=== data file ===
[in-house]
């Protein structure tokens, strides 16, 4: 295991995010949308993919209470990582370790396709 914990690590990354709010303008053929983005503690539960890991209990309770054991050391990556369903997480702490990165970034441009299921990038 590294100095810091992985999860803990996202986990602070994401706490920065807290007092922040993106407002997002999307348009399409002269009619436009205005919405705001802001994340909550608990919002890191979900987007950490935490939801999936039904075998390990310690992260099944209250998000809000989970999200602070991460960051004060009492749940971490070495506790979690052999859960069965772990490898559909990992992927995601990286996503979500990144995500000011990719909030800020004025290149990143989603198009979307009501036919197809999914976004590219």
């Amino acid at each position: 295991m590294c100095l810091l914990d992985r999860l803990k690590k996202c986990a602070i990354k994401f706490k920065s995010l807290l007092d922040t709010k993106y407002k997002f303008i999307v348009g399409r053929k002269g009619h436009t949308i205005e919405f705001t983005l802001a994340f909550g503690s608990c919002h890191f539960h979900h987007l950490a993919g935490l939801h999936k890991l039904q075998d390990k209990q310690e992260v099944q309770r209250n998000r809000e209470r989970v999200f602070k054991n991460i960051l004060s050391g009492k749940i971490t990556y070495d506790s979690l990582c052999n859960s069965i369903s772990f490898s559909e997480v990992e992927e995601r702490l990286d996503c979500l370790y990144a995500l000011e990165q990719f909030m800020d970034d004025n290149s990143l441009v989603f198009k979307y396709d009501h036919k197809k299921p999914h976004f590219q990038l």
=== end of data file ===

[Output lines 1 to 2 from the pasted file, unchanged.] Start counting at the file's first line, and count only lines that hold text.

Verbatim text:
[in-house]
């Protein structure tokens, strides 16, 4: 295991995010949308993919209470990582370790396709 914990690590990354709010303008053929983005503690539960890991209990309770054991050391990556369903997480702490990165970034441009299921990038 590294100095810091992985999860803990996202986990602070994401706490920065807290007092922040993106407002997002999307348009399409002269009619436009205005919405705001802001994340909550608990919002890191979900987007950490935490939801999936039904075998390990310690992260099944209250998000809000989970999200602070991460960051004060009492749940971490070495506790979690052999859960069965772990490898559909990992992927995601990286996503979500990144995500000011990719909030800020004025290149990143989603198009979307009501036919197809999914976004590219």